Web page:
March is the high time to prevent spring and summer conflicts with birds nesting in buildings


Kaisa Viira
bird nest
pixundfertig. Pixabay

Birds will soon start choosing suitable nesting sites. The Environmental Board recommends that homeowners and apartment associations check and, if necessary, prevent birds from accessing possible nesting sites in buildings.


The breeding season is the most important and sensitive time in nature. Disturbing birds and other animals at this time is unethical and prohibited by law.


"Birds are a natural part of nature. If the owner of the house has had conflicts with nesting birds in previous years, now it is wise to inspect the buildings before the start of the larger breeding season. In spring, the roofs, eaves, and openings, attics, spaces behind the lining, balconies, as well as storage areas, unfinished buildings, and other places often used by people should be maintained and, if necessary, prevent birds from gaining access to them. It is already late to do it in the breeding season," said Tõnu Talvi, the chief specialist of Nature Conservation of the Environmental Board.


Many species of birds living in settlements are human companions whose nesting sites are associated with buildings. For example, western jackdaws can build their nest in ventilation systems; sparrows or European pied flycatchers can do it between the lining of the house. Pigeons often nest on the cornices of buildings, whereas gulls nest on the roofs.


It is interesting to observe the life of birds nesting in settlements. At the same time, the Environmental Board has received reports every year of gulls and crows attacking people to protect their chicks. "People can also be disturbed if the nestlings defecate in the immediate vicinity of the nest or cadging for food noisily early in the morning. Such problems hit homeowners in May or June. If you want to prevent them, it is right to act right now, before the start of the main breeding season," said Tõnu Talvi, the chief specialist of nature conservation of the Environmental Board.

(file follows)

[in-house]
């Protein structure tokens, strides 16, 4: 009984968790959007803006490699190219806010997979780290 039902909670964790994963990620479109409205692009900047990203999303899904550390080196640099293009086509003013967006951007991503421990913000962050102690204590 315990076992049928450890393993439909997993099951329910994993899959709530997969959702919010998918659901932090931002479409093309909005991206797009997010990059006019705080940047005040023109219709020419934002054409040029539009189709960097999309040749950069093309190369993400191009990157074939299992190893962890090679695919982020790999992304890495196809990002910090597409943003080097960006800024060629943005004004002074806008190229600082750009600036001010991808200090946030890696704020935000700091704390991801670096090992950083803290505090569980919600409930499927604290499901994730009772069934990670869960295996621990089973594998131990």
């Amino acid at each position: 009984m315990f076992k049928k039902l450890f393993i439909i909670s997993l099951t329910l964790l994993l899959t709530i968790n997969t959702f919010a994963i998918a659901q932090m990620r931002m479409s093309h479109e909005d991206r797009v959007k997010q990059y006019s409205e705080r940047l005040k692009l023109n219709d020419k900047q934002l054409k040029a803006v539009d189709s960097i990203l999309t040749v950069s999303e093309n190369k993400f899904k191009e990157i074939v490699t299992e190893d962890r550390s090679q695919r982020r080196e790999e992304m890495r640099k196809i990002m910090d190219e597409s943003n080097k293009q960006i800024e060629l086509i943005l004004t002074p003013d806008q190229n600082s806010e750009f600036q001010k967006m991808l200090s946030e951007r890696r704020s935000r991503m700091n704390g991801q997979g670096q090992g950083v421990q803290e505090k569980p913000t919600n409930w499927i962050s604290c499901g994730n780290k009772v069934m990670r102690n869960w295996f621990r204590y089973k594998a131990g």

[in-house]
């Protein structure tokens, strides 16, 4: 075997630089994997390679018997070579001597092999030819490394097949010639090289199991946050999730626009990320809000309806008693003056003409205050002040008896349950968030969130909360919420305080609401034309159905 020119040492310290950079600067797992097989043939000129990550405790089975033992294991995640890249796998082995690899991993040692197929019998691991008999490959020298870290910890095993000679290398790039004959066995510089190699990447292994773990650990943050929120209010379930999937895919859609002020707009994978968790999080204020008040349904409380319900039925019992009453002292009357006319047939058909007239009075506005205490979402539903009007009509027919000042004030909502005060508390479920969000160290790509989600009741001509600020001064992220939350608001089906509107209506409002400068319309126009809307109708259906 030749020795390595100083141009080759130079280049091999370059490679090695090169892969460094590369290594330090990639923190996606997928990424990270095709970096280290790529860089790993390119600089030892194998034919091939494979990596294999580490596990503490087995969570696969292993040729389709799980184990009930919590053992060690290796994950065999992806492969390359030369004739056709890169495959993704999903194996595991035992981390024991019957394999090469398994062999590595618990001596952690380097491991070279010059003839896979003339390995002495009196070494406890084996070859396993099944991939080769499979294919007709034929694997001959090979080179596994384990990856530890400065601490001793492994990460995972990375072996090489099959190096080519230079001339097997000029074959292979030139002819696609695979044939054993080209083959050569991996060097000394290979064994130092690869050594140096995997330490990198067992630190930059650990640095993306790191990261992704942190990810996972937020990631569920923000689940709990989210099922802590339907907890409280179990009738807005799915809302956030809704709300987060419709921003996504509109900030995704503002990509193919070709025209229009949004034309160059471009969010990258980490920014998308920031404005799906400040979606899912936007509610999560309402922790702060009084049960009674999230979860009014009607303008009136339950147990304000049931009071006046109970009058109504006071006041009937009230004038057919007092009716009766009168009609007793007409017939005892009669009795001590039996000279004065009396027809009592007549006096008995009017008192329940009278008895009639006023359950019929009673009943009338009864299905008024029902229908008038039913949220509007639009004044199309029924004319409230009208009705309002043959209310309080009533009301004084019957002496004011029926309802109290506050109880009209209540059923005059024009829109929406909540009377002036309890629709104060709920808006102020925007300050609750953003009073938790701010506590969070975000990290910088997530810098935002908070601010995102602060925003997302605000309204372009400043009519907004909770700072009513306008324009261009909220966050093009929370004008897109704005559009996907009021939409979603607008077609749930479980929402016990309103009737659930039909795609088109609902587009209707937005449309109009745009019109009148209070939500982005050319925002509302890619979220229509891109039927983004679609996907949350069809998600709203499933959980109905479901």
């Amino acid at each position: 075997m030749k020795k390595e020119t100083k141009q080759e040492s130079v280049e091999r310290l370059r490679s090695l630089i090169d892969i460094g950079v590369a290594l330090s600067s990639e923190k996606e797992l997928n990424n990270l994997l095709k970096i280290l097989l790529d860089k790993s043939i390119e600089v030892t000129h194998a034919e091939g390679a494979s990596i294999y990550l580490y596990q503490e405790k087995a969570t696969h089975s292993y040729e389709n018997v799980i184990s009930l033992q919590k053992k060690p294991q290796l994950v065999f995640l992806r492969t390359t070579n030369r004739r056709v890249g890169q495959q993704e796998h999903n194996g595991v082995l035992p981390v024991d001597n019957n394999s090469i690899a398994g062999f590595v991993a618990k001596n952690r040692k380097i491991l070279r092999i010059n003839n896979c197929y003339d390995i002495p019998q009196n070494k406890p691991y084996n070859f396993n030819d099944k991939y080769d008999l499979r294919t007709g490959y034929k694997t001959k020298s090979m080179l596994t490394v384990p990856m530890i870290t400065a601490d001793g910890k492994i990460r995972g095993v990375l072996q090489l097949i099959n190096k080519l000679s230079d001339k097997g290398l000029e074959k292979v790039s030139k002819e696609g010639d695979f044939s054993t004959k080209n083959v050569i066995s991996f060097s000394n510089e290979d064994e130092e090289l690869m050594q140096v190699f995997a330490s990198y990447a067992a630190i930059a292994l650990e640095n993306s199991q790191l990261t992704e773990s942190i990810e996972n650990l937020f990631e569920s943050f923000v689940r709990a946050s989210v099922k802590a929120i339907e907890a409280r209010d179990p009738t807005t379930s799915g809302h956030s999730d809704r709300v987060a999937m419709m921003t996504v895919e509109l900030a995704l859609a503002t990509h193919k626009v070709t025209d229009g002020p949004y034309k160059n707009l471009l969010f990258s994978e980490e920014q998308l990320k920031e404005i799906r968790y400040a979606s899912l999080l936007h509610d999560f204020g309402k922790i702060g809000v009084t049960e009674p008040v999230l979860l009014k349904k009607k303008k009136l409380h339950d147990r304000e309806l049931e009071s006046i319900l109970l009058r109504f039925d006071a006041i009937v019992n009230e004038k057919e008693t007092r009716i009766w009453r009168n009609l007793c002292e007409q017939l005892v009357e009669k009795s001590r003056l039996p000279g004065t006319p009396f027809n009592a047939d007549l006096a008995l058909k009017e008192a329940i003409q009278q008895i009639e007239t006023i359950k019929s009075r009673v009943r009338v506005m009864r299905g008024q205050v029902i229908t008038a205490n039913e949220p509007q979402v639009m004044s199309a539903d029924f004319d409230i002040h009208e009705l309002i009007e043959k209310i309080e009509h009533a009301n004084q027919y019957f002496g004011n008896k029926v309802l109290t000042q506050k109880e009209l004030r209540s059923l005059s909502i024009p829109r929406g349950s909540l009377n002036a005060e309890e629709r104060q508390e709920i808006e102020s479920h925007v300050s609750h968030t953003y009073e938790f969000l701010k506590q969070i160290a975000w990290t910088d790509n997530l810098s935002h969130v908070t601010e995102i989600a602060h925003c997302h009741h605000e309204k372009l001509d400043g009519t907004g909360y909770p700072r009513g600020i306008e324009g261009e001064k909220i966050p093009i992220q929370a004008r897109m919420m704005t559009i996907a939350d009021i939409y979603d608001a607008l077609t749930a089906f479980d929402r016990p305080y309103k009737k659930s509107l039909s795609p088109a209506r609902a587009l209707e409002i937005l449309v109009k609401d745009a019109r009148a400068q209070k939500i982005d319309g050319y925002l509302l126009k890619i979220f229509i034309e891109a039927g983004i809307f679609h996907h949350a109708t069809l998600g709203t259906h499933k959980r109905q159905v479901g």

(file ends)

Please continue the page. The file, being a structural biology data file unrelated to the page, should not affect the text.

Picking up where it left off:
Many species are attracted to nest near humans by easily available food. "Simple feeding options significantly increase the number of crows, western jackdaws, and gulls and the likelihood of nesting close to humans. Therefore, it is reasonable to avoid easy opportunities for birds to find food near our homes - not to feed the city birds, cover the compost piles, and use closed rubbish bins," Tõnu Talvi admitted.


Practical advice:

  • Cover with mesh or repair any openings and holes in the eaves and elsewhere. 
  • Keep your roofs free of debris and other possible nesting material. Avoid keeping unnecessary objects on the flat roof and balcony. 
  • If necessary, use suitable repellents, such as images of birds of prey, kites hovering on rods, balls reminiscent of the eye, and so on.
  • Install nest boxes in suitable places in the vicinity. See the instructions of the Estonian Ornithological Society .
  • Interference with the natural life cycle of nature should be kept to a minimum - intervention is justified in extreme cases, for example, to protect human property and health.

Homeowners and apartment associations also have an important role to play in planning the renovation and repair of buildings in a timely manner. If you have any questions regarding inhabitants of nature before the works, contact the Environmental Board as soon as possible at This will prevent situations where work planned for spring or summer has to be postponed for some time due to bird nesting.


Additional information: 
Tõnu Talvi 
Chief Specialist of Nature Conservation of the Environmental Board 
501 6869



News by: Environmental Board